My research is focused on geometry. More precisely – on fractal geometry. And of course its connection to nature. Throughout the years I was becoming more and more interested in nature: human behavior, our bodies, flora and fauna. Geometry in a dynamic living ecosystem. I always kept my main focus on fractal nature and the generative system which it uses in order to grow itself – creating new things from the things which were already created. Each time it is different. So the generative system and fractal structures are the focal points of my manifesto. I’m learning a lot about nature and the more I learn about it – the more I learn about myself.
Which kind of programs do you use for it? Where do you write codes in order to create new artworks?
Mostly Open Source, creative coding. There are many diverse programming languages, which can be used both by users, artists and developers.
One of the characteristics of your practice is working with archives. Could you comment on it? Where does this specific interest come from?
Some of the archives are related to the theme of nature, but also history is very important for me and being a part of this history. I am offering something new and something from my own perspective, adding value to the archive. I like giving the archives a second life.
Currently you’re focused on archives, which are located in Vienna, but how are you going to extend the geography of your research? Maybe there’s some other archives you are planning to work with, or institutions similar to the one you’re working with now?
Geography of my projects is mainly focused on Europe. Vienna is an obvious choice, as I like to focus on local context and I am based here. I’m planning to make some archival work, connected to the balconies in Barcelona. Architecture is a very special topic for me, as it is also mimicking nature.
Diverse roles in today’s artistic community are being reshaped and re-lived. Artist being a researcher, storyteller is continuously expanding this role. It has to do a lot with evolving and taking over a role of creator of new narratives and grantor of accessibility. Which mission do you envision for yourself and your practice?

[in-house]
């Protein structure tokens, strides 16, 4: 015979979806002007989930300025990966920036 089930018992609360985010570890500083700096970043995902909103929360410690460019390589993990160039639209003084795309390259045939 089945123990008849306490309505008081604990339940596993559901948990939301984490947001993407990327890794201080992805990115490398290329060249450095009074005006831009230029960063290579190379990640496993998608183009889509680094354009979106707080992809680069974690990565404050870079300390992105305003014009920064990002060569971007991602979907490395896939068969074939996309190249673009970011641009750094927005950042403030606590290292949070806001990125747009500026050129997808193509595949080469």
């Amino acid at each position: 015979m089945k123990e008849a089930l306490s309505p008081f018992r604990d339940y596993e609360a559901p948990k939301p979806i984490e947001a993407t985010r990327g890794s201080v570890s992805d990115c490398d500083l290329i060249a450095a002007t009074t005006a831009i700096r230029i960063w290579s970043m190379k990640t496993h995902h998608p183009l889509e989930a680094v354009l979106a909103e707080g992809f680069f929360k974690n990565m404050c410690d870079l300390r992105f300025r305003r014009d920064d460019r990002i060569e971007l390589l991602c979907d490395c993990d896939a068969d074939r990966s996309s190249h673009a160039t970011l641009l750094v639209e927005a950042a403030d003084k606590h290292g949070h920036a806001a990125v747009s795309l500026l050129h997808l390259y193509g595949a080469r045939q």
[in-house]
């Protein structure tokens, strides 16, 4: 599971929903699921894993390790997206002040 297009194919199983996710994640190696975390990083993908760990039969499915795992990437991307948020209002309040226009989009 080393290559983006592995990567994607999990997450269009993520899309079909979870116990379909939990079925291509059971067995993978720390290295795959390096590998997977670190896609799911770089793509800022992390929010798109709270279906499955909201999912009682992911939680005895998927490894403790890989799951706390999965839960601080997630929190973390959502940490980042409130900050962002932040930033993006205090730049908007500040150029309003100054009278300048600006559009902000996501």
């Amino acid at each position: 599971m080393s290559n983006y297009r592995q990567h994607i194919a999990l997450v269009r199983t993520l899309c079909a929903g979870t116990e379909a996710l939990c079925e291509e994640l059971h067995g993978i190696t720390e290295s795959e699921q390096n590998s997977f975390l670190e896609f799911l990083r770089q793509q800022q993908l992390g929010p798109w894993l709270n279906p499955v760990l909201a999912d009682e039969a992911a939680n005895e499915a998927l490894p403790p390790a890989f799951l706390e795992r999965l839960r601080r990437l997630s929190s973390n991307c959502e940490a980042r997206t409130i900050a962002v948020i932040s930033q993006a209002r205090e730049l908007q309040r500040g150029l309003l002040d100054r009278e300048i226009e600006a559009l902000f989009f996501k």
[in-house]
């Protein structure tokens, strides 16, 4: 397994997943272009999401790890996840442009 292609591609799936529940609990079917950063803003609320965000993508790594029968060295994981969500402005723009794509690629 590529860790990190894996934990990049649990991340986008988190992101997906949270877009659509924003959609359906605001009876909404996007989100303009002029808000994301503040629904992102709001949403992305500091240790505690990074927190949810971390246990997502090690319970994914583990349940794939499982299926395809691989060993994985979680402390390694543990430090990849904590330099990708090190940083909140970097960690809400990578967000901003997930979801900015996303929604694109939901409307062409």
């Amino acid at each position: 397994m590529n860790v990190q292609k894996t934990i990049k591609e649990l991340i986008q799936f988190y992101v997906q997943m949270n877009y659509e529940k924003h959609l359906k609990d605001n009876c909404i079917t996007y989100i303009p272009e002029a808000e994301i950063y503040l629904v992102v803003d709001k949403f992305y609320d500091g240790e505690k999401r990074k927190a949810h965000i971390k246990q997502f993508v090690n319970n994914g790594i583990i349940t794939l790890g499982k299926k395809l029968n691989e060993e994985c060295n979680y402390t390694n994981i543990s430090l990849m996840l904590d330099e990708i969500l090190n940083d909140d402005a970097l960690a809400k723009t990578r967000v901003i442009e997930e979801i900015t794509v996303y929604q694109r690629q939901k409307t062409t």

All of the above. These key points are very important. I’m not interested in the creation of beautiful images. I am rather looking for a good narrative and, like you say, storytelling, telling a story in a unique way.
At .ART Domains we also tend to say that storytelling is an extremely important point in art, because it’s not just about the object itself, it is really about the story which is around it, but also the story needs to be saved somewhere. And this is exactly where .ART steps in. This is the ideal storage, address for artists, for their practice or individual projects. It’s an archive in itself. You’re using .ART for presenting your artistic and commercial projects. Why do you want to use this extension and what does it signify? Why do you think it will make your projects stand out?
As I’ve mentioned earlier, I lived through the .COM era, when it all first started, and saw how it all developed. Now we are at the starting point of the blockchain era, it’s going to be huge. So, every time it’s getting more crowded, there is a lot of noise, especially in the blockchain ecosystem. I think the .ART domain can help to distinguish your area and your practice. It defines your identity, because it’s going to be a lot more noisier in the future.
Do you feel that nowadays more and more people from the art sphere are paying attention to the domain extensions their portfolios/projects/institutions are located on – as it carries additional meaning?
Yes, absolutely. And if we are talking about domain extensions, related to geography, nowadays geography is relatively important, because everything is very global.
Have you noticed that within the last few years collectors began to buy more digital art and museums learned new ways of archiving it?
I remember some years ago people were asking me – how is digital art going to survive? How can you even sell digital art? It’s changed a lot in the last 5-7 years. For me being a new media artist it’s easier to survive, then for an artist working with traditional media, – brands and galleries are asking me for collaborations. And collectors are more interested. Talking about the problems of digital art – archiving is still a problem, maintenance is a problem. That’s why the institutions are delaying the processes of acquiring digital. They need to invest a lot in this area prior to developing it further.
Learn more: www.ozanturkkan.art